1. If you are hosting an interactive broadcast, have someone online with you to quickly handle negative comments from trolls, so you can focus on communicating your message. Ideally this person should log on from a separate device and let you know you’re broadcast is working effectively.
2. Test your technology, camera set-up, and lighting at least one hour BEFORE your broadcast, so you don’t have to think about it or talk about while you’re live.
3. Record your broadcast. Even if you want people to tune in live, for whatever reasons you may have, it’s good to record broadcasts because you may be able to use this as content in another way in the future.
4. Prepare. Give the content of your broadcast the same preparation and planning that you would an interview or public speech. The casual nature of social media can tempt people into oversharing or thinking they can just wing it. This may work for some people, but think first about how your broadcasts will reflect and affect your brand image.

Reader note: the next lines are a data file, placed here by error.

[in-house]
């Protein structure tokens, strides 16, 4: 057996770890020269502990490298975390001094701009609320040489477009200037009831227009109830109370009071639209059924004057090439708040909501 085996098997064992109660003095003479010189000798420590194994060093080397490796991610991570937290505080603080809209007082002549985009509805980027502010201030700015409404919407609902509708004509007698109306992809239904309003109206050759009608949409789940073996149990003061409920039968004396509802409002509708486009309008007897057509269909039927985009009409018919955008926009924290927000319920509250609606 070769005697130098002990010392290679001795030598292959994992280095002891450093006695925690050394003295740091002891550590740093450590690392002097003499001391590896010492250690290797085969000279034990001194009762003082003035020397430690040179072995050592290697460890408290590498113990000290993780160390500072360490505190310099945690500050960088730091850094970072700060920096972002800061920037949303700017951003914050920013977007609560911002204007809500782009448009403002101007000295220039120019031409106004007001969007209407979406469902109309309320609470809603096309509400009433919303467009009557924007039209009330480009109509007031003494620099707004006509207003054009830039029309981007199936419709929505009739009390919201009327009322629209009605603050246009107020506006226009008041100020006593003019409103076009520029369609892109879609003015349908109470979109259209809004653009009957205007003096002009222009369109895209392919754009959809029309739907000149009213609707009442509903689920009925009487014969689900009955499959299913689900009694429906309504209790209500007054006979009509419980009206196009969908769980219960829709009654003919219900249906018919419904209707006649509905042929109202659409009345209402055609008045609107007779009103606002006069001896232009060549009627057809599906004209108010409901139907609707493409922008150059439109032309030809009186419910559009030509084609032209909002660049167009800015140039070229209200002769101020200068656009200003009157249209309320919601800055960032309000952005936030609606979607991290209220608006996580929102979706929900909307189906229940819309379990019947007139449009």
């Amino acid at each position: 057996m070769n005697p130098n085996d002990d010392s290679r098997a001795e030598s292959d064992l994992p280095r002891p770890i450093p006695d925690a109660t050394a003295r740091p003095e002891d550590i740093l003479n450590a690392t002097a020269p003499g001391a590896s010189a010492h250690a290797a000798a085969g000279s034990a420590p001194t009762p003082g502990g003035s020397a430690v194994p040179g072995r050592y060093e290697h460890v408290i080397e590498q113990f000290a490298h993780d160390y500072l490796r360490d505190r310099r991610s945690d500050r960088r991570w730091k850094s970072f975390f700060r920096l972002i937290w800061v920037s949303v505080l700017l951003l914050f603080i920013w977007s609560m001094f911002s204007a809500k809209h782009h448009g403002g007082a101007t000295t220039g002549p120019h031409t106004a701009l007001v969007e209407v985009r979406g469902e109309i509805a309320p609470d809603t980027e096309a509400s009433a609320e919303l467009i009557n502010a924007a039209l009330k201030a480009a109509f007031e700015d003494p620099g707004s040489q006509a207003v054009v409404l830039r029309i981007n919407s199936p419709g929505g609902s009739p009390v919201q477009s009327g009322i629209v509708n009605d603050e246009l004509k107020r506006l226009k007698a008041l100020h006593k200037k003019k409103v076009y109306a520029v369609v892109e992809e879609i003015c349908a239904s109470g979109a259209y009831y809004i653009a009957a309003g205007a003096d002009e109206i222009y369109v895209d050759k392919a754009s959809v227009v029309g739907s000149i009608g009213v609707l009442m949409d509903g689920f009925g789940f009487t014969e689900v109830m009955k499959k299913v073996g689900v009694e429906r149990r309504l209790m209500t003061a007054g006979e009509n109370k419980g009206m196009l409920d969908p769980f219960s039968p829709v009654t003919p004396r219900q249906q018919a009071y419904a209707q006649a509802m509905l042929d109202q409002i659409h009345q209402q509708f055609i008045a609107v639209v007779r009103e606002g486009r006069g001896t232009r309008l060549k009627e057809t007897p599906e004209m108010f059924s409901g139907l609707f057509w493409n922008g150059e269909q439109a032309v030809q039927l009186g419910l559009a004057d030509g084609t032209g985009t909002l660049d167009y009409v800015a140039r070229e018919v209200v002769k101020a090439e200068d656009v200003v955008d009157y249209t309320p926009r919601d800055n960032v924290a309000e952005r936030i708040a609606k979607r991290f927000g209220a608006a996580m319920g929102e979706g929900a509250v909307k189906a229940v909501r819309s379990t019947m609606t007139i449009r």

This post was written by Lisa Elia, a media trainer, presentation trainer, pitch coach, communication expert, and speaker. She trains clients around the world for media interviews, speeches, internal and external presentations, panels, investor presentations, and promotional videos. With more than 25 years of experience, Lisa has prepared clients for interviews with TODAY, GMA, The Wall Street Journal, CNN, ESPN, and hundreds of other outlets. Lisa has shared her expertise with national media outlets that include Inc., Entertainment Tonight, E!, and many others. Clients include entrepreneurs, Fortune 500 companies, and everything in between as well as athletes, celebrities, and other public figures.
Here are some links to other articles on this media training and presentation training blog that you might find interesting: